CULT OF FREYJA )))))))))) by Ron McVan
"It is through myths that men are lifted above their captivity in the ordinary, attain powerful visions of the future and realize such visions.” ..........Peter Berger
Of all the female deities the most renowned the most active, the most mystical of the Northern pantheon is the goddess Freyja. Just the very name 'Freyja' alone rolls from the lips with such age old familiarity that one can almost see her drifting with seductive grace through the mists of time in the bracken and bramble of our genetic memory. Indeed, it is this ancient, voluptuous seductress Freyja of the Vanir who taught the patriarchal Allfather Wotan the shamanic art of sejdr. It is she who leads the Valkyries to and from the fields of battle and divides these valiant warrior souls with Wotan. It is she who is the twin sister of the high god Frey, daughter of Njord and Nerthus and alter ego of the maternal matriarch Frigga. The goddess Freyja is most commonly envisioned riding across the sky above the battles in Midgard (earth) with her Valkyries. At other times she may simply ride the night through the boreal forests in her chariot drawn by two huge cats. With the dawn, she could likely be glimpsed on her golden boar through the shadowy trees, and often at such times she would spread her wings and disappear, like a bird of prey, into the canopy.
Freyja, goddess of love, fertility, magic and mystical knowledge. It is little wonder then that she has remained the foremost icon image of the female practitioners of sejdr. "Sejdr" (say-ther) is a form of Aryan shamanism, involving altered states and divination which originated with Freyja. Her own particular brand of sejdr, from its conception, was a feminine, mystical craft. This would at times also involve shape-shifting, astral body travel through the nine worlds, psychic prophecy, sex magic and consummate herb and rune knowledge. The art of sejdr itself, known as 'the technique of ecstasy' predates all known religions.
Freyja was known as the great Dis. The Disir (goddesses) were long known as nine woman dressed in black and carrying swords. Nine (a moon number) was considered the most sacred and mysterious of numbers. At the beginning of winter, particularly in Sweden, these spirits and Freyja were worshiped in a ceremony called the Disablot. The Disir brought good luck, but they were, also, merciless in exacting justice. The Disir were mysterious female beings, most likely related to the Fylgjir and the Valkyries, and connected with Freyja in her capacity as goddess of the dead. It was wise to keep in good stead with the Disir and to remember them with sacrificial gifts, for they could foretell death and had certain protective powers over houses and crops. In Viking times the Disir were celebrated at Uppsala during a large winter feast held in February at full moon.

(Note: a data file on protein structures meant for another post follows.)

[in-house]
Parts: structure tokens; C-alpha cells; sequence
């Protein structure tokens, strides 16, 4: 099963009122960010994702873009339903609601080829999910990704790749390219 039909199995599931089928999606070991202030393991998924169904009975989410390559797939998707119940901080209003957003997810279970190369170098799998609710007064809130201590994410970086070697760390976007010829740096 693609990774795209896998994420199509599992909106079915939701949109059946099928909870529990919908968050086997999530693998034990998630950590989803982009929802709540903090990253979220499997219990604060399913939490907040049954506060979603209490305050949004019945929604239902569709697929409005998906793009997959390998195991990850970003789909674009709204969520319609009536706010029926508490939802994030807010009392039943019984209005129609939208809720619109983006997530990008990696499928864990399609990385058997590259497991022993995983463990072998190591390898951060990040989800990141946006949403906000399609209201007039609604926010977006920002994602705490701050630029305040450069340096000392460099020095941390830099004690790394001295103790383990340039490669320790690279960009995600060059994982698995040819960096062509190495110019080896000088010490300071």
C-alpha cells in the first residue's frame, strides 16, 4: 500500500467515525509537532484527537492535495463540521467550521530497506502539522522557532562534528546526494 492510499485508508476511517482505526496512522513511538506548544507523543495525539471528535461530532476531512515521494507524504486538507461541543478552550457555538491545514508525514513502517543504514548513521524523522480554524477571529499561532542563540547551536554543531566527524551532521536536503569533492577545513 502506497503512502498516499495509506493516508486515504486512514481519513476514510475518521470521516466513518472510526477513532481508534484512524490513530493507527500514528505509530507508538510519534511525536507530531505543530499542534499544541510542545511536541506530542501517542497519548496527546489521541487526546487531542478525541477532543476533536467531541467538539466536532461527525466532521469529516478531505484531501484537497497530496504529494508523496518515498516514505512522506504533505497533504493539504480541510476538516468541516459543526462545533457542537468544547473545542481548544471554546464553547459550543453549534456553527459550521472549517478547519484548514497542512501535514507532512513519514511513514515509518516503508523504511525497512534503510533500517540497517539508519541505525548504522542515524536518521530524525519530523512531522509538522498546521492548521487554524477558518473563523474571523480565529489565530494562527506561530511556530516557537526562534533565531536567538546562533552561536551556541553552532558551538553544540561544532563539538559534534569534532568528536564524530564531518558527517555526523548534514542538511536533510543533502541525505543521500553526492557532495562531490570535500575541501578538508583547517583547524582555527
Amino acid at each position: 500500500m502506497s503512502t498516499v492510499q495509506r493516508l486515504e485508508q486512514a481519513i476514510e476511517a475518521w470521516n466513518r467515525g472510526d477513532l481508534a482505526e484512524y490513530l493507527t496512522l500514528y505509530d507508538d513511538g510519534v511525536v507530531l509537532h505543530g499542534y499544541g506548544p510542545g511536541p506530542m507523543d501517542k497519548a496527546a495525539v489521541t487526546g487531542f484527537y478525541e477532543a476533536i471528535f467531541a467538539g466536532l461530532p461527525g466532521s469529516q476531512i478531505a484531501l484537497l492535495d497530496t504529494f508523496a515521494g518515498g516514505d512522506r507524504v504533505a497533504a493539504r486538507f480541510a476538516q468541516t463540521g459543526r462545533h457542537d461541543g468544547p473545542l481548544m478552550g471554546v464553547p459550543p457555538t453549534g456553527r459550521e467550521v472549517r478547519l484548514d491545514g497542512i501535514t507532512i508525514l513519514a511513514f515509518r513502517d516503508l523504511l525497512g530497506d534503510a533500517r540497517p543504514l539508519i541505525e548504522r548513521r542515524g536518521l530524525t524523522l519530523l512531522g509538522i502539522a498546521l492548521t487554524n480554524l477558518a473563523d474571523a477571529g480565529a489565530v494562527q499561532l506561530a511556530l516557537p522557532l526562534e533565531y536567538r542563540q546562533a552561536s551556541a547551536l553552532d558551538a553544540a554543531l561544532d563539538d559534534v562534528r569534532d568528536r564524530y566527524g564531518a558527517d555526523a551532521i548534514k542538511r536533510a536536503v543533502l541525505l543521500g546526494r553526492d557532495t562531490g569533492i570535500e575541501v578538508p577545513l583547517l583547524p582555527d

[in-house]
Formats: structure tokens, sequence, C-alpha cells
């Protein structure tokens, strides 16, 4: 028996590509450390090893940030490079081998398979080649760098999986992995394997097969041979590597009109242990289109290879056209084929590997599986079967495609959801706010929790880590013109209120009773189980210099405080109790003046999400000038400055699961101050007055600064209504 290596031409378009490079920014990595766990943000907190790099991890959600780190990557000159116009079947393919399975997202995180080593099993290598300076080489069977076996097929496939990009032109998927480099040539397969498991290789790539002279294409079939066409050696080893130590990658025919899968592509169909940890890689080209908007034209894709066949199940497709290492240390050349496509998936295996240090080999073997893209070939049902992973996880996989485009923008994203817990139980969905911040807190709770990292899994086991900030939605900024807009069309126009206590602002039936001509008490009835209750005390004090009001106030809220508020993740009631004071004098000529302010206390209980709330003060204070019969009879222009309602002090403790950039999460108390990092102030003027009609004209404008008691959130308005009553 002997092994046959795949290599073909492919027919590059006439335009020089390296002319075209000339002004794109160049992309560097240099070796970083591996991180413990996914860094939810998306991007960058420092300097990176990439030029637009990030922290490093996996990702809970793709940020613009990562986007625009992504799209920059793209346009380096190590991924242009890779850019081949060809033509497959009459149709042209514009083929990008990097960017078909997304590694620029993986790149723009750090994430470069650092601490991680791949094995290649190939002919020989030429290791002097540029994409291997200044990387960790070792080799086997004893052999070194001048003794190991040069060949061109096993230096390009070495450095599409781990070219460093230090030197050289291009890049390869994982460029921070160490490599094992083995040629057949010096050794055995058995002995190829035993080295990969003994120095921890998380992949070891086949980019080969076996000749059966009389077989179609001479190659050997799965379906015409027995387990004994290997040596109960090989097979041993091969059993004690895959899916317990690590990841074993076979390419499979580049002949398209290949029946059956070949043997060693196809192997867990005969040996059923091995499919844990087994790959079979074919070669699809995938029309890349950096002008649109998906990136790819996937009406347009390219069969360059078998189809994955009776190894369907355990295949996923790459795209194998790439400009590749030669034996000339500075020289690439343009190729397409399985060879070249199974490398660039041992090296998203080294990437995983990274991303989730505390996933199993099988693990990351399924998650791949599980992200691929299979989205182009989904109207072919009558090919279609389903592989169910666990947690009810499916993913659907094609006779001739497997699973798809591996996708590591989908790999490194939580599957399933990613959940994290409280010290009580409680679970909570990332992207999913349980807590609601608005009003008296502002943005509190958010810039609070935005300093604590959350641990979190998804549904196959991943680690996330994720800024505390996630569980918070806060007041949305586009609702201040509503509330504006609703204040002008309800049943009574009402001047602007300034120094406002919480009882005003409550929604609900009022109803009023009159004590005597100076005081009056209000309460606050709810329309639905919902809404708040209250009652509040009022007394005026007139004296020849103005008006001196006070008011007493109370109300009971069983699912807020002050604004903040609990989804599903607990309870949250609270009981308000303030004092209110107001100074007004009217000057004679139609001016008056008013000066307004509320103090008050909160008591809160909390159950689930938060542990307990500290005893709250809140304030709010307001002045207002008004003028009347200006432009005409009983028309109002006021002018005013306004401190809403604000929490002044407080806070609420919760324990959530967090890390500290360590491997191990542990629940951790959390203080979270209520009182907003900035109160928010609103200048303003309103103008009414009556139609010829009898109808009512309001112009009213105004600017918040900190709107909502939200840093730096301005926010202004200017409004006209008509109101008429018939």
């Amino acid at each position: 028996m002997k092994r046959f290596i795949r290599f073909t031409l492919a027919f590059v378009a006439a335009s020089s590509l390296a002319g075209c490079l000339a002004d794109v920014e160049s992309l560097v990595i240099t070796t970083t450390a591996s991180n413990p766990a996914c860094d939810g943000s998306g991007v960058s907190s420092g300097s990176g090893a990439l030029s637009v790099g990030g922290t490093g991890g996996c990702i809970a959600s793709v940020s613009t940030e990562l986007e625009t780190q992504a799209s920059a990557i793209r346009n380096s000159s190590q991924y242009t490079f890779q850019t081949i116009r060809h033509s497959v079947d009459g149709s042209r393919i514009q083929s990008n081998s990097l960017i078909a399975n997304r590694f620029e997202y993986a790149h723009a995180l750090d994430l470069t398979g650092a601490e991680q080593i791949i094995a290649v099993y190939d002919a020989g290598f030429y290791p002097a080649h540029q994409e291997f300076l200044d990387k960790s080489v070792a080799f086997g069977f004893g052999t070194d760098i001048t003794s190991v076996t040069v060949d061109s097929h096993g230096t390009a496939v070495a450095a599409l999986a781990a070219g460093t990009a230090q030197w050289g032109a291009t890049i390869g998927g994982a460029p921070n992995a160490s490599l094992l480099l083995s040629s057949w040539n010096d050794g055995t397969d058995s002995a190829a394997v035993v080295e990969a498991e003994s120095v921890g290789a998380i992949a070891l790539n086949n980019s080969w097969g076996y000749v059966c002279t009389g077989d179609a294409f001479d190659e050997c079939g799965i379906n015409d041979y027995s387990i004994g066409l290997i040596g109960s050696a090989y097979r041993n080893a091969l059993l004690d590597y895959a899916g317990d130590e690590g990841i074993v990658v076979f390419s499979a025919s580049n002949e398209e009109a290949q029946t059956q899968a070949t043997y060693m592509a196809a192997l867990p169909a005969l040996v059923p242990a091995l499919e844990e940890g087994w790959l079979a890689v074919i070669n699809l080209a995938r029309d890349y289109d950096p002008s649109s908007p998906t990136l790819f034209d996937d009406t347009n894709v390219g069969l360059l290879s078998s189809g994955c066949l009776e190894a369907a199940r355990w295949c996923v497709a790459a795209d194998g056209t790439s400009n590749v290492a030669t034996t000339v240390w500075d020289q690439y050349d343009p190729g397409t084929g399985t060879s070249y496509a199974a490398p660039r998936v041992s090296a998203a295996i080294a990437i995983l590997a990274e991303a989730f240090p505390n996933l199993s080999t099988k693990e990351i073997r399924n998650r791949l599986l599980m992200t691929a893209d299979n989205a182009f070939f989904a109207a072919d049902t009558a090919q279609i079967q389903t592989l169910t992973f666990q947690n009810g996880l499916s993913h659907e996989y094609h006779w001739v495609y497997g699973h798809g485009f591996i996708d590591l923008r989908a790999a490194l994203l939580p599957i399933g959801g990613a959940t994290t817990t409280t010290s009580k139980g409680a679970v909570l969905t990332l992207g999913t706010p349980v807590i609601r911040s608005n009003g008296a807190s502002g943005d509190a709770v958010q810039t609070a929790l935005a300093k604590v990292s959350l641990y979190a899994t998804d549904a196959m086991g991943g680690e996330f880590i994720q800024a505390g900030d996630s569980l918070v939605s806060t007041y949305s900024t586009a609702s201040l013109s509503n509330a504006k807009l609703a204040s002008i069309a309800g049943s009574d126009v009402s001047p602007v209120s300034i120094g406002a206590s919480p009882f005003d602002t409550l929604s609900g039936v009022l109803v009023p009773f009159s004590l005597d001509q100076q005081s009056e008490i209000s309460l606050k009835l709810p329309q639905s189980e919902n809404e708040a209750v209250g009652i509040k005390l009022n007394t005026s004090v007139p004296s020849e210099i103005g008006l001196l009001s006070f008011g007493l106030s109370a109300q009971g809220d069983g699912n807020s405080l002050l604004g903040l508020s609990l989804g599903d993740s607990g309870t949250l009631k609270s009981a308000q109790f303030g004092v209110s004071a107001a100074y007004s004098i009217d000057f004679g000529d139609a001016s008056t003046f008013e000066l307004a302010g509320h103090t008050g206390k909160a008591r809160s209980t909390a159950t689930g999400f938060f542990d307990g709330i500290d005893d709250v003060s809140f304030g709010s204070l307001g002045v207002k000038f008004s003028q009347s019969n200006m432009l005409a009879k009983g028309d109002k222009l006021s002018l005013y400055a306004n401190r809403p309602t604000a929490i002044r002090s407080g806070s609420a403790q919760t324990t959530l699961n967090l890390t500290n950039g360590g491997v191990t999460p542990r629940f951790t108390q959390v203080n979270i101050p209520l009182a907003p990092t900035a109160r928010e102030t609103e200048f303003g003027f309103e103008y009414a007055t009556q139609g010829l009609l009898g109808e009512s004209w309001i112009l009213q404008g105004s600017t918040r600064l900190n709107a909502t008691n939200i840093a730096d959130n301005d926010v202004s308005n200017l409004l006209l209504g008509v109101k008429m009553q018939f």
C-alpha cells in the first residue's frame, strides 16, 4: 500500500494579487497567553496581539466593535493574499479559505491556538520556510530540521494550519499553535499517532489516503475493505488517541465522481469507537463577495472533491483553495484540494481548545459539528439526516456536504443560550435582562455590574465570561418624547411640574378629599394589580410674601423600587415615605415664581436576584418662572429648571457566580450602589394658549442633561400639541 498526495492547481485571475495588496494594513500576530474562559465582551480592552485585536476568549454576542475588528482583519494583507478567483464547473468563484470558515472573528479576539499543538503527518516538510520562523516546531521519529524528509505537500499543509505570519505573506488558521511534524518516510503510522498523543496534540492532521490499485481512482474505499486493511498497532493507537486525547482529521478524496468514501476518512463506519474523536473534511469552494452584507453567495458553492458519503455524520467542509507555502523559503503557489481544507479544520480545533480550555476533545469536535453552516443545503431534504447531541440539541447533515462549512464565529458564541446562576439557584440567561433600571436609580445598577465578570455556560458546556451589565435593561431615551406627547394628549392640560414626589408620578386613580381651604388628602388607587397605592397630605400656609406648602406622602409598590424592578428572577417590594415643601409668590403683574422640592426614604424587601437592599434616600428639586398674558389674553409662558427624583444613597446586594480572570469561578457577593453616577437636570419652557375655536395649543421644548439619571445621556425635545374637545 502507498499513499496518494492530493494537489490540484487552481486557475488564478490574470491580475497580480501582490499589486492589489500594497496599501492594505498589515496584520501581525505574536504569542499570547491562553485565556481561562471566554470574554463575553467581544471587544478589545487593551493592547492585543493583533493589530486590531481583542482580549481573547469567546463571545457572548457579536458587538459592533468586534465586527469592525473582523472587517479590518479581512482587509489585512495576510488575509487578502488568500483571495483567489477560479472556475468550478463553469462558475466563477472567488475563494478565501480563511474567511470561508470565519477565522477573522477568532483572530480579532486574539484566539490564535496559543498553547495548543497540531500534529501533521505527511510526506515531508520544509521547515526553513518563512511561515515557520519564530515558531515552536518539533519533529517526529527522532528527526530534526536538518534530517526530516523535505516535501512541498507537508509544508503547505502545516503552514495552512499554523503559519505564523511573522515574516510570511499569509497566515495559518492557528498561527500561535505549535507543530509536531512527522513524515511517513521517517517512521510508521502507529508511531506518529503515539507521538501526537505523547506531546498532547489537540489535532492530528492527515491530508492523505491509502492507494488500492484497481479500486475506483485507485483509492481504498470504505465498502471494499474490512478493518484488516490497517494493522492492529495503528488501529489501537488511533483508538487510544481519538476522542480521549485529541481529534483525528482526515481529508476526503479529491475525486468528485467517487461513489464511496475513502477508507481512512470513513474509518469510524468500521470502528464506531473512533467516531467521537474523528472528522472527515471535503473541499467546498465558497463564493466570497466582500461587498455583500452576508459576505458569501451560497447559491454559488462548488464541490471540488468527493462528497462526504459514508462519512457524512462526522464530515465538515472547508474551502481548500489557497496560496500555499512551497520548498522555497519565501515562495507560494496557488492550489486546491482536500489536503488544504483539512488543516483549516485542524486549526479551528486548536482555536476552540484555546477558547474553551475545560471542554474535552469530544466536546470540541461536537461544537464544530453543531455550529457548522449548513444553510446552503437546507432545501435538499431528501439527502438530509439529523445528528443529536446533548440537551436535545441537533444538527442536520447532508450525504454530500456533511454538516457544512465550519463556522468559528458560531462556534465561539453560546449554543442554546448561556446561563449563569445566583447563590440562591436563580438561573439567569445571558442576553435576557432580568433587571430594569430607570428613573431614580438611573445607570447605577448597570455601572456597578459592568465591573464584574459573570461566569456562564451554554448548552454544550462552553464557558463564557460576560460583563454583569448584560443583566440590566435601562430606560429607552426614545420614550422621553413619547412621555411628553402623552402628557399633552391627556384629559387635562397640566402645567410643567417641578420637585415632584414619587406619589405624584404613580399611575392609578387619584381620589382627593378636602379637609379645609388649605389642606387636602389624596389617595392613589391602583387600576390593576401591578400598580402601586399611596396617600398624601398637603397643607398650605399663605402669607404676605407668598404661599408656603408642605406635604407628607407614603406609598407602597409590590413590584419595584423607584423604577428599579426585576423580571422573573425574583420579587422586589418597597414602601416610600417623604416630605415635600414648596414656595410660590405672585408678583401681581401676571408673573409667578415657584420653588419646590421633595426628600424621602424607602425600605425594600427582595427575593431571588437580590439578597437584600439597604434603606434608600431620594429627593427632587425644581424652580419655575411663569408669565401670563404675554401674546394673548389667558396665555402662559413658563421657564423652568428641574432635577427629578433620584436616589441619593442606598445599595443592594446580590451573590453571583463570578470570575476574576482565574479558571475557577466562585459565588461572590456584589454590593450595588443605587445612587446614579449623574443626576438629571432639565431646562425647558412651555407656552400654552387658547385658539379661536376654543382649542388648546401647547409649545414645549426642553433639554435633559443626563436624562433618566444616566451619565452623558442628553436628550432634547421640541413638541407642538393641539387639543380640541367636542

The ancient craft of sejdr is usually performed by a woman known as a volva or seeress who, when called upon by the folk for her services, would seat herself on a high platform and fall into a trance, induced by the singing of spells, after which she answers questions on certain aspects of the future. While in this condition the seeress would seek information from the spirit world that would enable her to answer questions put to her by fellow worshipers.
"The Goddess and the Horned God have risen from their sleep and call their worshippers, from East and South and West and North, and whisper in the dreams of those who love them: Seek us, find us; walk the way which lies between the two worlds." .............Vivianne Crowley
There are times when sejdr can be a dangerous activity, used to bring harm and even death to others. Often the ecstasy obtained in the feminine sejdr rivals that of the masculine sejdr right practices attributed to Wotan, Thor, and Frey. Traditionally, a Cult of Freyja seeress also known as a 'sejdkuna' would garb herself during a ritual with boots made of calfskin and gloves sewn together from the hide of a cat. Some might prefer to garb themselves with a black or feathered cloak.
There was a recorded account in Greenland during a bad crop season in which a sejdkuna was called upon for her services and was described thusly: "She was wearing a blue strapped cloak, all set with stones down to the hem; she had glass beads round her neck and on her head, a black lambskin hood with a lining of white cat skin; and in her hand she had a staff with a knob on it, which was mounted with brass and had stones set in it round the base of the knob. She had a belt of touchwood round her and on it was a large skin pouch in which she kept her charms, which she had to have for her magic. She had furry calf-skin shoes on her feet and long shoe-laces with big tin knobs on the ends; she had on her hands gloves of cat skin, white inside and furry."